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Management article
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Reference no. R1109E
Published by: Harvard Business Publishing
Published in: "Harvard Business Review", 2011

Abstract

Mauboussin is the chief investment strategist at Legg Mason Capital Management and a leading exponent of how to navigate complex systems in financial markets and other aspects of life. He points out that biology is full of complex adaptive systems:an ant colony is a prime example. Each ant has a decision role but works only with local information; it has no sense of the global system. Ant colonies solve very complicated, very challenging problems with no leadership or strategic plan. People, however, are hard-wired to link cause and effect - which aren't clear in complex adaptive systems - and they believe that certain causes will lead to particular effects. In addition, they tend to listen to experts and to aggregate information poorly. To best deal with complexity, managers should surround themselves with cognitive diversity and extract unshared information for evaluation. Small experiments with controls can be a valuable aid.

About

Abstract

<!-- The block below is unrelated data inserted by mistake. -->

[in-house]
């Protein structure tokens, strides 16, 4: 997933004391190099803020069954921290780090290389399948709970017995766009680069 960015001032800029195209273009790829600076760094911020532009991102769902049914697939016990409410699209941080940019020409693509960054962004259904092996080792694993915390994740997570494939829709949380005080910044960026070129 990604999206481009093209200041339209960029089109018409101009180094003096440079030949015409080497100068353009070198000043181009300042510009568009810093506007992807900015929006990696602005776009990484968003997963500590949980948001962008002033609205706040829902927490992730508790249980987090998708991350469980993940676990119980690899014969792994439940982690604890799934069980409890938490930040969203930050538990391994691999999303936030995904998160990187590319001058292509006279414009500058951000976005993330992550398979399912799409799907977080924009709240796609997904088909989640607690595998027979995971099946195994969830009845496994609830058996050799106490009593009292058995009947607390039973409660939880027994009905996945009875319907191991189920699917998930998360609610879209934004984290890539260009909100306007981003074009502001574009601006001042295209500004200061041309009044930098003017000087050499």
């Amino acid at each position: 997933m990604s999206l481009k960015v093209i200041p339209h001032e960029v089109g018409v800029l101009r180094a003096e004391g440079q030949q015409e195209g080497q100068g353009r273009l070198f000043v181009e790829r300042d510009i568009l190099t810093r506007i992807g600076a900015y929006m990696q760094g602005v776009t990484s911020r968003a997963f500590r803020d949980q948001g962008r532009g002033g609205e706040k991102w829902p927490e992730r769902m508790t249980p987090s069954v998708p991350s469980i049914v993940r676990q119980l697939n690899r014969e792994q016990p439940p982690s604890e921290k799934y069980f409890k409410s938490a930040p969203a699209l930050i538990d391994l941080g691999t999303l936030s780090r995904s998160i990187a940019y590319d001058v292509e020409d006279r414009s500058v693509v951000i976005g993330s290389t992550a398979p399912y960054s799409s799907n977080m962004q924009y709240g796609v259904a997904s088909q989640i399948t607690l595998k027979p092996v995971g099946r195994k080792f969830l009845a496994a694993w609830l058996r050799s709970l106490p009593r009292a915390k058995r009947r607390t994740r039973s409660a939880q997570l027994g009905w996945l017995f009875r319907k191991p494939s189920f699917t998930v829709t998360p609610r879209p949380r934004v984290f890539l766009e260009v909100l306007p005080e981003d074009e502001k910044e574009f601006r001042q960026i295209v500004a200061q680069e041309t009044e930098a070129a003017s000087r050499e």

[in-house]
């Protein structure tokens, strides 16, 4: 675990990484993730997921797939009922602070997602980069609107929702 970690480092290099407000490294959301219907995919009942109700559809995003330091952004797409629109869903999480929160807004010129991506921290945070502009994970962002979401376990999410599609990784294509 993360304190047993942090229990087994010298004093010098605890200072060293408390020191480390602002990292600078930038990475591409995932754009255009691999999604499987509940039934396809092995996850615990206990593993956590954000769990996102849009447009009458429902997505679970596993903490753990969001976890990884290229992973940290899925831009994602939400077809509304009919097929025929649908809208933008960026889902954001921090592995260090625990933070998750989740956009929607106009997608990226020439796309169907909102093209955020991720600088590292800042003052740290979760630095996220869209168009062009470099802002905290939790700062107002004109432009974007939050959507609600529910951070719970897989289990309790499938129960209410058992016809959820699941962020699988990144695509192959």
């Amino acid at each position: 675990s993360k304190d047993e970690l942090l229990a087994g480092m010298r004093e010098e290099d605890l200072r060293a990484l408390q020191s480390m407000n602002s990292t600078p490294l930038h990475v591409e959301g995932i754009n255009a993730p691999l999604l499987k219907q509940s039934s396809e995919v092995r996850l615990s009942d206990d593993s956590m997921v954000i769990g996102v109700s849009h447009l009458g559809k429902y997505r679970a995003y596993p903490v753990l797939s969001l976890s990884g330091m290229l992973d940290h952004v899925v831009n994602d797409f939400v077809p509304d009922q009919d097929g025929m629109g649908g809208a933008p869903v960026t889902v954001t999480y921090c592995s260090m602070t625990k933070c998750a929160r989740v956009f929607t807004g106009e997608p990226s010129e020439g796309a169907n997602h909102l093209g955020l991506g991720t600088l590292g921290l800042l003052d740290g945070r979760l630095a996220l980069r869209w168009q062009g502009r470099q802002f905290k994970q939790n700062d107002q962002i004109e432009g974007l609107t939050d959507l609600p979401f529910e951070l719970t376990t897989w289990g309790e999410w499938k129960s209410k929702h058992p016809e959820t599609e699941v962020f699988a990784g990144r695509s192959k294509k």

Mauboussin is the chief investment strategist at Legg Mason Capital Management and a leading exponent of how to navigate complex systems in financial markets and other aspects of life. He points out that biology is full of complex adaptive systems:an ant colony is a prime example. Each ant has a decision role but works only with local information; it has no sense of the global system. Ant colonies solve very complicated, very challenging problems with no leadership or strategic plan. People, however, are hard-wired to link cause and effect - which aren't clear in complex adaptive systems - and they believe that certain causes will lead to particular effects. In addition, they tend to listen to experts and to aggregate information poorly. To best deal with complexity, managers should surround themselves with cognitive diversity and extract unshared information for evaluation. Small experiments with controls can be a valuable aid.

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